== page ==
Mixed earnings, failed Brexit vote push down S&P 500

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By April Joyner

NEW YORK (Reuters) – The benchmark S&P 500 index gave up modest gains on Tuesday from earlier in the session after British lawmakers rejected the government’s proposed timetable for passing legislation to ratify its deal to exit the European Union.

Earlier, U.S. stocks were mixed amid split corporate earnings reports. Upbeat forecasts from Procter & Gamble Co (N:) and United Technologies Corp (N:) offset disappointing results from McDonald’s Corp (N:) and Travelers Cos Inc (N:).

Procter & Gamble shares rose gained 2.8% and United Technologies advanced 2.4%, while McDonald’s shares fell 4.6% and Travelers shares declined 8.4%.

Of the 98 S&P 500 companies that have reported results so far, more than 80% of them have beaten Wall Street estimates, according to data from Refinitiv. Still, analysts project the first earnings contraction since 2016.

“With a lower bar, earnings aren’t really coming in that great,” said Matthew Miskin, co-chief market strategist at John Hancock Investment Management in Boston. “They’re not going to cut it to get the market popping out of its trading range.”

The Dow held on to slight gains, thanks to boosts from Procter & Gamble, United Technologies and Boeing Co (N:).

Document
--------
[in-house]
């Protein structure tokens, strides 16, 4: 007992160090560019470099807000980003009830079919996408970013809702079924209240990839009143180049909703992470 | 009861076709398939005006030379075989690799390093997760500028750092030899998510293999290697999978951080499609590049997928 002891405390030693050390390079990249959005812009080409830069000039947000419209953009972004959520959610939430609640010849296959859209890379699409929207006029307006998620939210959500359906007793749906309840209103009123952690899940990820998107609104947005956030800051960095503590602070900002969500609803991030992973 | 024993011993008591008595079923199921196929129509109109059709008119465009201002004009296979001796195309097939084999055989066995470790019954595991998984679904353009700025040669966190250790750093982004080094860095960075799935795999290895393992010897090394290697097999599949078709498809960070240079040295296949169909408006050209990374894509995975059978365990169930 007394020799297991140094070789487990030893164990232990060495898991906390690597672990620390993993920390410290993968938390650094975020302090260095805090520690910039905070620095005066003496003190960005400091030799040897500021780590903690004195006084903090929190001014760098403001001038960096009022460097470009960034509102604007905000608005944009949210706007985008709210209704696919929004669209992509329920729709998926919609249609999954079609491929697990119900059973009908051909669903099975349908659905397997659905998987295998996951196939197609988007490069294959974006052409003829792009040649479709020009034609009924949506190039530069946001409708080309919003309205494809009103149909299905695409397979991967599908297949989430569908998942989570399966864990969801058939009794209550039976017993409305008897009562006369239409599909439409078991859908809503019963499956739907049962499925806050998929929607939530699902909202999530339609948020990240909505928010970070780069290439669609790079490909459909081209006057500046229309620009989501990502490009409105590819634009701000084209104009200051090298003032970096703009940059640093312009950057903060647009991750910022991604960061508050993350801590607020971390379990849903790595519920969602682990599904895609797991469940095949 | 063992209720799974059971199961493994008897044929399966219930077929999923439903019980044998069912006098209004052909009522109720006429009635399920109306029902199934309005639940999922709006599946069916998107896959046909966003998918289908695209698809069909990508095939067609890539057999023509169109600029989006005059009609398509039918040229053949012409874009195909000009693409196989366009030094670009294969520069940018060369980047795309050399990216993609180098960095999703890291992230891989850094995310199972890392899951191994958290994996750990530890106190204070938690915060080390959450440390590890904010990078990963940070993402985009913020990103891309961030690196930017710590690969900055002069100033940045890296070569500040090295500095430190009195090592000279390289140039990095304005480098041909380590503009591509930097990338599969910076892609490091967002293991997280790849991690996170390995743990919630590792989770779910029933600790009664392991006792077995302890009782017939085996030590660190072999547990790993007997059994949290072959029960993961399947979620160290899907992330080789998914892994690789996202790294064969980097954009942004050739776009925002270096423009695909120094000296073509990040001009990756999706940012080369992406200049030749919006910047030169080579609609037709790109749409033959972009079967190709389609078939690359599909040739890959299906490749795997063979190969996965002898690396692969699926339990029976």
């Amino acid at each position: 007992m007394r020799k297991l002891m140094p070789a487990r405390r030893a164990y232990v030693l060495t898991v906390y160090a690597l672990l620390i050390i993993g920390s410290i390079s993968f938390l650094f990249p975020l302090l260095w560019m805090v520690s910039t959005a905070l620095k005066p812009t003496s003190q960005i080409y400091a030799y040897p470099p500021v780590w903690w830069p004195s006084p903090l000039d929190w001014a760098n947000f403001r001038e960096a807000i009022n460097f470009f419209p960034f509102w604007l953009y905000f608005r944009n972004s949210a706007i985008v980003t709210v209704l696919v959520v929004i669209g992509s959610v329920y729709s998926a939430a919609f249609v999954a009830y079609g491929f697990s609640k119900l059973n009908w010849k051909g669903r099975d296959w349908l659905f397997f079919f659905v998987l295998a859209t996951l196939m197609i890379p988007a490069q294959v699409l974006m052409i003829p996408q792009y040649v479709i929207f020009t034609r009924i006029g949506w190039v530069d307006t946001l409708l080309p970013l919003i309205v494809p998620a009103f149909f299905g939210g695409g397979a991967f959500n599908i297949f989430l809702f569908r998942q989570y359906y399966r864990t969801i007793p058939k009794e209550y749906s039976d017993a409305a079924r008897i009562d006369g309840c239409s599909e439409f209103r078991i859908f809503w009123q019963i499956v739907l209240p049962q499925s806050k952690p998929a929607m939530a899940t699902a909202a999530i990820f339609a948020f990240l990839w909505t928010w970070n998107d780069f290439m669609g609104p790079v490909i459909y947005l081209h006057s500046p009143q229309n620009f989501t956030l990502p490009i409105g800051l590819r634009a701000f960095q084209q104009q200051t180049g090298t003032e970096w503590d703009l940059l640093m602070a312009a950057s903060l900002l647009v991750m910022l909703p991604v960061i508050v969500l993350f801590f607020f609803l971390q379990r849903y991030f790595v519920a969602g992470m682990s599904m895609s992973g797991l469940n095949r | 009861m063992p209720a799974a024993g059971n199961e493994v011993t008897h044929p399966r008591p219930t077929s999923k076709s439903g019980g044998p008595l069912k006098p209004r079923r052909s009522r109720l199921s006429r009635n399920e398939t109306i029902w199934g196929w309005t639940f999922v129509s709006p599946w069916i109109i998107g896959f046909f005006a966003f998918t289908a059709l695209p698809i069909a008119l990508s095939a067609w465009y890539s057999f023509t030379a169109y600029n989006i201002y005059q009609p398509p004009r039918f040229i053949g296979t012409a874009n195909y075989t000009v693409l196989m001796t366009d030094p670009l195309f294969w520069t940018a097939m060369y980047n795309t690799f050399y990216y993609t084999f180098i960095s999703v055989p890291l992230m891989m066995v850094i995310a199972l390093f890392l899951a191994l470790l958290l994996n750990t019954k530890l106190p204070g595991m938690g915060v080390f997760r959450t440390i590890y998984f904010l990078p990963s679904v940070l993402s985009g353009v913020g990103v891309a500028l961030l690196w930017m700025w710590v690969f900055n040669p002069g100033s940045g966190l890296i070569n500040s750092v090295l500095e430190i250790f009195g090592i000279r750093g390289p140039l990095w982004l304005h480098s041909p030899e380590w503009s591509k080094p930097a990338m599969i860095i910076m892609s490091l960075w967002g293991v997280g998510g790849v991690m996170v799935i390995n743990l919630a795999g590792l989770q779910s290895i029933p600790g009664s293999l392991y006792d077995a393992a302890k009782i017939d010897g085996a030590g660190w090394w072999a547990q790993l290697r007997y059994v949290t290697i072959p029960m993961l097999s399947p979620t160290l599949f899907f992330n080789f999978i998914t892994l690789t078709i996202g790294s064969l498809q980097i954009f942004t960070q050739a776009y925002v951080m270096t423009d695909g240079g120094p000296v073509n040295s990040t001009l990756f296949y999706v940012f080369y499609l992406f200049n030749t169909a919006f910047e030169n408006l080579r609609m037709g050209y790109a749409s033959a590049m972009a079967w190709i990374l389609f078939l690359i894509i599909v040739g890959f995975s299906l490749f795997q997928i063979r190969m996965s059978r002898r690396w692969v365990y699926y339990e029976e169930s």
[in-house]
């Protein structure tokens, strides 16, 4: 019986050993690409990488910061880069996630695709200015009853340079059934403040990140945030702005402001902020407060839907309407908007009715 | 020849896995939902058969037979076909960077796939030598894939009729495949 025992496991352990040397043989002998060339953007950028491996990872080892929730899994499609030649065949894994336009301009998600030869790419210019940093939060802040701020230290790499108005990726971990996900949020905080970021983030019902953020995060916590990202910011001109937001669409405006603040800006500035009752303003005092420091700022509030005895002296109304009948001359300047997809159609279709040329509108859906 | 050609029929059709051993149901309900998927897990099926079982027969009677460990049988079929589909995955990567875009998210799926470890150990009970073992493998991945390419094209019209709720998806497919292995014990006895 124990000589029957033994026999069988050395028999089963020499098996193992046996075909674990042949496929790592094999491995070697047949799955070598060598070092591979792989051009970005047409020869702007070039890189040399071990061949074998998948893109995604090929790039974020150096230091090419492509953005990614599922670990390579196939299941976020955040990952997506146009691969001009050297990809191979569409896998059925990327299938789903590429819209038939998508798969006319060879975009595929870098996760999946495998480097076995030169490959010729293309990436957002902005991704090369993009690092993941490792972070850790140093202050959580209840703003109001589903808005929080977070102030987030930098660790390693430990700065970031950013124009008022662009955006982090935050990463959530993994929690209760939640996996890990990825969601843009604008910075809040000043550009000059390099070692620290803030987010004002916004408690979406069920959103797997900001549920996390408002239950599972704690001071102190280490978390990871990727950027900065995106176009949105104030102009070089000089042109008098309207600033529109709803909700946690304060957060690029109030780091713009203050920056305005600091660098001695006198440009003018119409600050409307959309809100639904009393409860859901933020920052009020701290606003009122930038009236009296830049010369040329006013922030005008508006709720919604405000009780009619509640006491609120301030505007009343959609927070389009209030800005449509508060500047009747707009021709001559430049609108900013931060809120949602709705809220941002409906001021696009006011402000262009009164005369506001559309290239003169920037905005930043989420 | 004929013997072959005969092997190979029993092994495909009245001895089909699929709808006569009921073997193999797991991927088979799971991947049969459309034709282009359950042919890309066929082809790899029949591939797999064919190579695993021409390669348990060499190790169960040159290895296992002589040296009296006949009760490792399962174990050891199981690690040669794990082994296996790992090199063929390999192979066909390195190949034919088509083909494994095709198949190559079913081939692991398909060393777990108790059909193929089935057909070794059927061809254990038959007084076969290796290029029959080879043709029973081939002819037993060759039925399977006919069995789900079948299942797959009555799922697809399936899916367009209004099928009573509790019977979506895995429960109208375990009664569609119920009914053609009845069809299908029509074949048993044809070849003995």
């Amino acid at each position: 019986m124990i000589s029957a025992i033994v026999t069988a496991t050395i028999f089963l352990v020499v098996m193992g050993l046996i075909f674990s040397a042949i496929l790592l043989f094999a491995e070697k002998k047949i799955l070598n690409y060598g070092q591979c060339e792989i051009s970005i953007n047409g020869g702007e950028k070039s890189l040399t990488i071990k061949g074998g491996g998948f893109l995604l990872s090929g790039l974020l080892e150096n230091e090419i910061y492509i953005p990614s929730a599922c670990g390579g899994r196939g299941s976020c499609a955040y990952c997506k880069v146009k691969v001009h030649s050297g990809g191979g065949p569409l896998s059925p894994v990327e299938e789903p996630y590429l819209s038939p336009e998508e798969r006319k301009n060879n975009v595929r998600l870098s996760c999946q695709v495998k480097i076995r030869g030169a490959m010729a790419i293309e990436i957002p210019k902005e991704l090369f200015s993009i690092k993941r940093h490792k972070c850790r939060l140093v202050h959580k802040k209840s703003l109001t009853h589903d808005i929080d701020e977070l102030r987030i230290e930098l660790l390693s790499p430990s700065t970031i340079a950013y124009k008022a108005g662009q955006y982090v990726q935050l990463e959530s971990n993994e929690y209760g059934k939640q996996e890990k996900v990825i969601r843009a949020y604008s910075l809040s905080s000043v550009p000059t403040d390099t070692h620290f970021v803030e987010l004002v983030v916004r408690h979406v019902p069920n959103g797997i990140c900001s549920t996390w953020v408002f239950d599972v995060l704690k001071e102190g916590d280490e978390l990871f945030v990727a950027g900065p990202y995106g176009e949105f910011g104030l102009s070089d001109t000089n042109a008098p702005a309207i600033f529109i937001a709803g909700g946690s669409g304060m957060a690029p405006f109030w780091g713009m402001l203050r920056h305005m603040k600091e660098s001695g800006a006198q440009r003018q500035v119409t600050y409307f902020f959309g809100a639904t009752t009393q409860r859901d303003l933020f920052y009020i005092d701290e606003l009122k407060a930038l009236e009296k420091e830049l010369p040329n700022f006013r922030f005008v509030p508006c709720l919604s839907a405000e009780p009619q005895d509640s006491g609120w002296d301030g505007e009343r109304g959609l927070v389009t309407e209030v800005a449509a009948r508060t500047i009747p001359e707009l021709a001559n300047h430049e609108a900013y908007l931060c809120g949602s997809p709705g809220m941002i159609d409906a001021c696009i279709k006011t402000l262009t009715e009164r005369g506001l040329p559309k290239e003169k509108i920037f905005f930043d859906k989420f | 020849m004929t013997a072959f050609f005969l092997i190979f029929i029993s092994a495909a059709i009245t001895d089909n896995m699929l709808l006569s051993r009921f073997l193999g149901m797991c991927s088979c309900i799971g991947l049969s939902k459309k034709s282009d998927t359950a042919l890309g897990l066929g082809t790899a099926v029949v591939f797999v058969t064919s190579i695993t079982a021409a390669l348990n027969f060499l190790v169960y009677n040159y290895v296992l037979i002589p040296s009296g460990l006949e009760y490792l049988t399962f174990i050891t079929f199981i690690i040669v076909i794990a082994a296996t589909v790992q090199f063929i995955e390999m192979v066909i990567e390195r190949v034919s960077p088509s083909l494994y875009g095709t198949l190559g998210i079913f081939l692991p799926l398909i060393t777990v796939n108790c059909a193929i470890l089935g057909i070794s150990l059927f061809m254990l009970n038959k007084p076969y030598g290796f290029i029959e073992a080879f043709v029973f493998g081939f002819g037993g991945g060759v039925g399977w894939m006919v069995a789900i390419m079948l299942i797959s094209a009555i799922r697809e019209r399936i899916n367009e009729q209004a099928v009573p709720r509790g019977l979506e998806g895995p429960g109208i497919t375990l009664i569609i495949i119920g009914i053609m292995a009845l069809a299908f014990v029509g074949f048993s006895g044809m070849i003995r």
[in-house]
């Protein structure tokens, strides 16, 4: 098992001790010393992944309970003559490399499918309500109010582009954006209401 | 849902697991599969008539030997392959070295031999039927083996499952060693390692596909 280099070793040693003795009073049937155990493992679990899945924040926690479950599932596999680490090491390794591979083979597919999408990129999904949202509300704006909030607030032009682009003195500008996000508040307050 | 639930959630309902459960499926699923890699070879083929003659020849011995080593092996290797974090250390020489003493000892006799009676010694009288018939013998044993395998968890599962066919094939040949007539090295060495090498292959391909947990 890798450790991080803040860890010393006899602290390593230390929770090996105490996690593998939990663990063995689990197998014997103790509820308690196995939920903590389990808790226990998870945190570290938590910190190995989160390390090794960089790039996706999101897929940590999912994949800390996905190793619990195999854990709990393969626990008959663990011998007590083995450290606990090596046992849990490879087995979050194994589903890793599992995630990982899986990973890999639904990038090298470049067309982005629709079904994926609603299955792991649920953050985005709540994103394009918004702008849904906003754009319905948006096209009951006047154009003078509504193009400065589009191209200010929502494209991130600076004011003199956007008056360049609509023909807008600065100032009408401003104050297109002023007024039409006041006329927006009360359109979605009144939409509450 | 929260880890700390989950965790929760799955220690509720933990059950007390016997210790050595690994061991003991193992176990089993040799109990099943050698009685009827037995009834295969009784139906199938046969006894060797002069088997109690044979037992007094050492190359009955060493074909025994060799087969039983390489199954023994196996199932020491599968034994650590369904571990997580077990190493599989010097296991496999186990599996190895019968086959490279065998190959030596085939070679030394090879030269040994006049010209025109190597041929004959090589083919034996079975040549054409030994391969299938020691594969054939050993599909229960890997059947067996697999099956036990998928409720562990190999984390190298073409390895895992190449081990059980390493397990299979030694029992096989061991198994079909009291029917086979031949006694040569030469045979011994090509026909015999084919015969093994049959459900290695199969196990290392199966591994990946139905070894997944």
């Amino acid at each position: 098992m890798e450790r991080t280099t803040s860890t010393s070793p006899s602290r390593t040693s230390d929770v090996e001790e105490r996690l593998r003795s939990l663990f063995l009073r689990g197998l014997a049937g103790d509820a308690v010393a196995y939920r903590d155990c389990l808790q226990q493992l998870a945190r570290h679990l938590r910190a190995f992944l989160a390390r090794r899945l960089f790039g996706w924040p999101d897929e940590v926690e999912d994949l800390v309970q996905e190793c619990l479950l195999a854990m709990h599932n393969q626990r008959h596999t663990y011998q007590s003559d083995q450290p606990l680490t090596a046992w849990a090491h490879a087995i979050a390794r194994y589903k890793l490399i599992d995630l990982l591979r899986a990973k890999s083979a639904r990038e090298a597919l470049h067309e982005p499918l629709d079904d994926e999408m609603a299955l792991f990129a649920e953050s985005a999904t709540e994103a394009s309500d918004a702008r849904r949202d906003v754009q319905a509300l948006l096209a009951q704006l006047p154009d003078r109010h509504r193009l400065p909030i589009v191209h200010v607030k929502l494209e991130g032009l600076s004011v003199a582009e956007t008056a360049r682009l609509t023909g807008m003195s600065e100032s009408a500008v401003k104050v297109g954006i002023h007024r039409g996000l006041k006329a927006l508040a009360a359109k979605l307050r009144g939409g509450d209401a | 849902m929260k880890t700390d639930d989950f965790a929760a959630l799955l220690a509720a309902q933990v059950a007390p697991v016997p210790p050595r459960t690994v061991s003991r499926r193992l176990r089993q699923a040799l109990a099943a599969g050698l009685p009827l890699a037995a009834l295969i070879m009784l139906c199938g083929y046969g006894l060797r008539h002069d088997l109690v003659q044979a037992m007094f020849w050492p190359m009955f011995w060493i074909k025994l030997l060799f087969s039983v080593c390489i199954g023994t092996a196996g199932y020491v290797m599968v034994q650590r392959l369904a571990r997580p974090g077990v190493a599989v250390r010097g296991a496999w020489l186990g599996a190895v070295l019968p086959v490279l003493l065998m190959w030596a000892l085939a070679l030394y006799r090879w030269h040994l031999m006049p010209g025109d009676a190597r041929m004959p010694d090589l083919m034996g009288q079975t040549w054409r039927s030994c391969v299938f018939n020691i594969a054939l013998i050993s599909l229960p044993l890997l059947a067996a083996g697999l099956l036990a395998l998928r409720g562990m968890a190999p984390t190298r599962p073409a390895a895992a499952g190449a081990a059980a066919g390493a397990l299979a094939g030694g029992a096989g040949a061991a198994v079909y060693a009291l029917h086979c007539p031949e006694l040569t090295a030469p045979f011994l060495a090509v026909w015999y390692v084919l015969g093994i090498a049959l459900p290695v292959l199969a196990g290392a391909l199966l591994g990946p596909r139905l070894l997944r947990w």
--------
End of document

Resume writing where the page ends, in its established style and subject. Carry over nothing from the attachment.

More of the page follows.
Boeing shares rose after United Technologies’ chief financial officer said that the company believed Boeing would make 737 MAX planes at its current rate for the rest of the year. They pared gains slightly after the New York Times reported that the company’s executive in charge of commercial airplanes was expected to leave the company. Boeing shares were last up 2.1%.

The Nasdaq was pressured throughout Tuesday’s session as shares of technology () and communication services () stocks lagged. Facebook (NASDAQ:) shares, which dropped 3.5%, weighed most heavily on the index as the social networking company faced an expanding probe into allegations that it put consumer data at risk and pushed up advertising rates.

Even with the afternoon’s declines, the S&P remained above 3000 and was less than 1% from its record closing high in July.

“There’s some disappointment from Brexit,” said Tim Ghriskey, chief investment strategist at Inverness Counsel in New York. “But I don’t think it has a huge impact on the U.S. market.”

The Dow Jones Industrial Average () rose 13.9 points, or 0.05%, to 26,841.54, the S&P 500 () lost 5.3 points, or 0.18%, to 3,001.42 and the Nasdaq Composite () dropped 44.52 points, or 0.55%, to 8,118.47.

Biogen Inc (O:) shares surged 29.0% after the drugmaker revived plans to seek U.S. regulatory approval for its Alzheimer’s treatment.

Harley-Davidson Inc (N:) shares jumped 9.8% after the motorcycle maker beat profit expectations and reaffirmed its full-year shipment forecast.

Conversely, Hasbro Inc (O:) shares dived 16.5% as the toymaker’s profits, which have been pinched by U.S. tariffs on Chinese imports, came in well below Wall Street estimates.

Advancing issues outnumbered declining ones on the NYSE by a 1.52-to-1 ratio; on Nasdaq, a 1.01-to-1 ratio favored decliners.

The S&P 500 posted 46 new 52-week highs and two new lows; the Nasdaq Composite recorded 78 new highs and 68 new lows.

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